Disagreement, peerhood, and three paradoxes of Conciliationism

Synthese 192 (1):67-78 (2015)
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Abstract
Conciliatory theories of disagreement require that one lower one’s confidence in a belief in the face of disagreement from an epistemic peer. One question about which people might disagree is who should qualify as an epistemic peer and who should not. But when putative epistemic peers disagree about epistemic peerhood itself, then Conciliationism makes contradictory demands and paradoxes arise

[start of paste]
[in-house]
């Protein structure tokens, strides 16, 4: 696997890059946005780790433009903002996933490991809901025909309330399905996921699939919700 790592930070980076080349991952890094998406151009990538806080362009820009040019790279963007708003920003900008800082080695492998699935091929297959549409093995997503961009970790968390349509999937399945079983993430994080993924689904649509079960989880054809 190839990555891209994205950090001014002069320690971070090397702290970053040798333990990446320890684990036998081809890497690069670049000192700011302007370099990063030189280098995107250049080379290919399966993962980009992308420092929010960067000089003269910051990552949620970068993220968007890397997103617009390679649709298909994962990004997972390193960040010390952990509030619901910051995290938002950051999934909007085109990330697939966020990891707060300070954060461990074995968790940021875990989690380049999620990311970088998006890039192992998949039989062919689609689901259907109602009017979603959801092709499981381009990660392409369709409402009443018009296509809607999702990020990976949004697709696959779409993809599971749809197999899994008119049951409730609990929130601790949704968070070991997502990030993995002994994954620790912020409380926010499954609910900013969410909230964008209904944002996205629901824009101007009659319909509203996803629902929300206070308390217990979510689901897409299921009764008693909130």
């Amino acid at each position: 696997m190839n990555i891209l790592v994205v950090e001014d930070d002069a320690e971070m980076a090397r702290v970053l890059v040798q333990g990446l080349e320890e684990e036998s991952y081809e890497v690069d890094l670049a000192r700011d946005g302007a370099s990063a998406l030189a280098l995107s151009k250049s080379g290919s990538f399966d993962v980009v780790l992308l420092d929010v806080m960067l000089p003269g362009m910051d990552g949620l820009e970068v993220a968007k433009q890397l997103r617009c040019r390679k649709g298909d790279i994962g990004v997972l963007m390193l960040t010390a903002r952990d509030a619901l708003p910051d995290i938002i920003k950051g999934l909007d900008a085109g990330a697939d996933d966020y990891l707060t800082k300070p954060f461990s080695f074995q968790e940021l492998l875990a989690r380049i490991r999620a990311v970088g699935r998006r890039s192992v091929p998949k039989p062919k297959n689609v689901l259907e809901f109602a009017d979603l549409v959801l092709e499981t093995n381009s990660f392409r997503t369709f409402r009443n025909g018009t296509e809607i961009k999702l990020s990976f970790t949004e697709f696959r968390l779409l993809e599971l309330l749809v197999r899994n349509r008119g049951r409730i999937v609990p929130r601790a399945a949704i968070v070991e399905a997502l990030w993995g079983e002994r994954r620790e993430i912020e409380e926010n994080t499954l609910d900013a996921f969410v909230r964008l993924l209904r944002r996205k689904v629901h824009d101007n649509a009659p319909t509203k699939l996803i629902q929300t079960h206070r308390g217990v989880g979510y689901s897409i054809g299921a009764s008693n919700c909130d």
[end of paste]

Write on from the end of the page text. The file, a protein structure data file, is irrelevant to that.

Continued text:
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First archival date: 2015-11-21
Latest version: 2 (2015-11-21)
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